Lots of people will boast about their connections with government officials. Some people even get paid to lobby the government. But when does conduct cross the line into criminal influence peddling? In R. v. Carson, 2018 SCC 12 (“Carson”), the Supreme Court of Canada (“SCC”) interpreted the offence of influence peddling broadly—it prohibits not only agreeing to influence the government regarding current business matters, but also business matters that the government could be involved with in the future.
Carson is a significant decision and has generated much commentary. For a lengthier discussion of the practical consequences for lobbyists, please see the post by our colleagues Adam Goldenberg and Jessica Firestone here.
Bruce Carson (“Mr. Carson”) was a former Senior Advisor in the Office of the Prime Minister. He agreed to use his government contacts to help sell point-of-use water treatment systems marketed and sold by H2O Professionals (“H2O”) to First Nations. H2O, in turn, would pay Mr. Carson’s girlfriend a commission on each treatment system sold to First Nations. Mr. Carson organized a number of meetings and communications with federal government officials, including at Indian and Northern Affairs Canada (“INAC”), promoting H2O’s products.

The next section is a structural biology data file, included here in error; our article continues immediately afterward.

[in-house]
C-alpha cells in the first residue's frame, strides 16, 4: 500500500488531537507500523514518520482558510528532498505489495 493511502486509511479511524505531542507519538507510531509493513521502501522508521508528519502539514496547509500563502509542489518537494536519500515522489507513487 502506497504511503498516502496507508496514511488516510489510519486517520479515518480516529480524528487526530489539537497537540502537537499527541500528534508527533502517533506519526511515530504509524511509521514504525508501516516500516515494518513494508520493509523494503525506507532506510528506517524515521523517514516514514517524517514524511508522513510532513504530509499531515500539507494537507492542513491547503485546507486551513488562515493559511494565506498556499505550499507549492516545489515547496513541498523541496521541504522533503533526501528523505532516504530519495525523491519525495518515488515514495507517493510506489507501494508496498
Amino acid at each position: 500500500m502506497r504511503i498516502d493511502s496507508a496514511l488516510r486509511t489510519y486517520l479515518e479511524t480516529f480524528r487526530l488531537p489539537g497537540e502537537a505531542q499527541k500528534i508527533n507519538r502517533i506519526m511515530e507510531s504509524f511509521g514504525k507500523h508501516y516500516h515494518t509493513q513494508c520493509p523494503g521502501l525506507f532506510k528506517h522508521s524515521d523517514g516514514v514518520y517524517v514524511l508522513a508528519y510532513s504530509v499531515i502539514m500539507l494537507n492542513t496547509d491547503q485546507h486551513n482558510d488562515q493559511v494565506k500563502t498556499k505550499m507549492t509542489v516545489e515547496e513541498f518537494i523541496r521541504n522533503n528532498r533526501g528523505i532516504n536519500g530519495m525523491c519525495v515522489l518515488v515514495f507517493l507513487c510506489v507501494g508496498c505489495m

Mr. Carson was charged with influence peddling contrary to s. 121(1)(d) of the Criminal Code. At trial, Mr. Carson admitted that he had influence with the government, and that he had demanded a benefit for another person as consideration for using his government contacts to help H2O. However, he denied that his influence was actually connected to a matter of business relating to the government.
The trial judge agreed and acquitted Mr. Carson (2015 ONSC 7127). The trial judge found that INAC had given point-of-use water treatment funding to First Nations with no strings attached. In other words, the First Nations Bands made purchasing decisions, not INAC. Because Mr. Carson’s lobbying was effectively pointless (he was under the mistaken impression that INAC made the purchasing decisions), the trial judge held that he did not commit influence peddling.
A majority of the Ontario Court of Appeal reversed the acquittal and entered a conviction (2017 ONCA 142). The majority took a very broad interpretation of influence peddling, holding that the offence was effectively made out when Mr. Carson promised to help H2O by making some calls to help sell its products.
The SCC held that Mr. Carson was guilty of influence peddling. Justice Karakatsanis, writing for the eight-member SCC majority, mapped out an interpretation of s. 121(1)(d) that was broader than the trial judge, but slightly narrower than the Court of Appeal.